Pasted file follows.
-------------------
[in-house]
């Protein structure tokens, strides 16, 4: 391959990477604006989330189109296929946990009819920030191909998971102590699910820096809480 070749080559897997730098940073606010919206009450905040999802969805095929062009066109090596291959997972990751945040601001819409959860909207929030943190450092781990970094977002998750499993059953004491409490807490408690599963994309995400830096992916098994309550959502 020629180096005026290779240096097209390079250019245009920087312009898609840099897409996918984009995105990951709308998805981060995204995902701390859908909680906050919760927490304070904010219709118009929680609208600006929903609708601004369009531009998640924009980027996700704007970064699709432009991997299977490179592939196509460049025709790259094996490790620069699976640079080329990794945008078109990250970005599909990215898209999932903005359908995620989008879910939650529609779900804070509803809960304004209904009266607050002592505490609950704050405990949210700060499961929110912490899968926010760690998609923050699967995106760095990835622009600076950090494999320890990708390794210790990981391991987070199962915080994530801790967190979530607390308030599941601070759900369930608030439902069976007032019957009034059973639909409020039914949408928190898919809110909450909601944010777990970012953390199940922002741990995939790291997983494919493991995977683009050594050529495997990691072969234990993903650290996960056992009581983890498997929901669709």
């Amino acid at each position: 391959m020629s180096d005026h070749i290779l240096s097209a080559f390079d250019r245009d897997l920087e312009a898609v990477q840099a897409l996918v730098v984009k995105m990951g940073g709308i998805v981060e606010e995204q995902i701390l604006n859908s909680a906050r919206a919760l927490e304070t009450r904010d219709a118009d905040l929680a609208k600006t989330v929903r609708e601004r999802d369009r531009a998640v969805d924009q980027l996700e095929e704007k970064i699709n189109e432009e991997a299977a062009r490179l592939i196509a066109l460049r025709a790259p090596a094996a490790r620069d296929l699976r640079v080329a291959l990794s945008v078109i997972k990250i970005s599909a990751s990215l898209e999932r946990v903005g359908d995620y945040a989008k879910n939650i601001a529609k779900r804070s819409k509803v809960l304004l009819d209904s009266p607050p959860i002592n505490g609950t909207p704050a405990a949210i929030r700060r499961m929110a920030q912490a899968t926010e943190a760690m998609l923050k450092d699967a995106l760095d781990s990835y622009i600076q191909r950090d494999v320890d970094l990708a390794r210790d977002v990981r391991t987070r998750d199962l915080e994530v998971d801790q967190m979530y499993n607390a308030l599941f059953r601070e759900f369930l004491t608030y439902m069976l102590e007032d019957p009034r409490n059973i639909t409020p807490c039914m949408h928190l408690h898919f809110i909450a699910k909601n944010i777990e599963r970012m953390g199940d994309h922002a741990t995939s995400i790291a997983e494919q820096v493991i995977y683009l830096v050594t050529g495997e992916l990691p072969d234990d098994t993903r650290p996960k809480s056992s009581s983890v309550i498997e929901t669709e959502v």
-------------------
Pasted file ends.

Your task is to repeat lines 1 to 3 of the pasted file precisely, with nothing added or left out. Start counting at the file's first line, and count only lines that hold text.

[in-house]
């Protein structure tokens, strides 16, 4: 391959990477604006989330189109296929946990009819920030191909998971102590699910820096809480 070749080559897997730098940073606010919206009450905040999802969805095929062009066109090596291959997972990751945040601001819409959860909207929030943190450092781990970094977002998750499993059953004491409490807490408690599963994309995400830096992916098994309550959502 020629180096005026290779240096097209390079250019245009920087312009898609840099897409996918984009995105990951709308998805981060995204995902701390859908909680906050919760927490304070904010219709118009929680609208600006929903609708601004369009531009998640924009980027996700704007970064699709432009991997299977490179592939196509460049025709790259094996490790620069699976640079080329990794945008078109990250970005599909990215898209999932903005359908995620989008879910939650529609779900804070509803809960304004209904009266607050002592505490609950704050405990949210700060499961929110912490899968926010760690998609923050699967995106760095990835622009600076950090494999320890990708390794210790990981391991987070199962915080994530801790967190979530607390308030599941601070759900369930608030439902069976007032019957009034059973639909409020039914949408928190898919809110909450909601944010777990970012953390199940922002741990995939790291997983494919493991995977683009050594050529495997990691072969234990993903650290996960056992009581983890498997929901669709």
């Amino acid at each position: 391959m020629s180096d005026h070749i290779l240096s097209a080559f390079d250019r245009d897997l920087e312009a898609v990477q840099a897409l996918v730098v984009k995105m990951g940073g709308i998805v981060e606010e995204q995902i701390l604006n859908s909680a906050r919206a919760l927490e304070t009450r904010d219709a118009d905040l929680a609208k600006t989330v929903r609708e601004r999802d369009r531009a998640v969805d924009q980027l996700e095929e704007k970064i699709n189109e432009e991997a299977a062009r490179l592939i196509a066109l460049r025709a790259p090596a094996a490790r620069d296929l699976r640079v080329a291959l990794s945008v078109i997972k990250i970005s599909a990751s990215l898209e999932r946990v903005g359908d995620y945040a989008k879910n939650i601001a529609k779900r804070s819409k509803v809960l304004l009819d209904s009266p607050p959860i002592n505490g609950t909207p704050a405990a949210i929030r700060r499961m929110a920030q912490a899968t926010e943190a760690m998609l923050k450092d699967a995106l760095d781990s990835y622009i600076q191909r950090d494999v320890d970094l990708a390794r210790d977002v990981r391991t987070r998750d199962l915080e994530v998971d801790q967190m979530y499993n607390a308030l599941f059953r601070e759900f369930l004491t608030y439902m069976l102590e007032d019957p009034r409490n059973i639909t409020p807490c039914m949408h928190l408690h898919f809110i909450a699910k909601n944010i777990e599963r970012m953390g199940d994309h922002a741990t995939s995400i790291a997983e494919q820096v493991i995977y683009l830096v050594t050529g495997e992916l990691p072969d234990d098994t993903r650290p996960k809480s056992s009581s983890v309550i498997e929901t669709e959502v």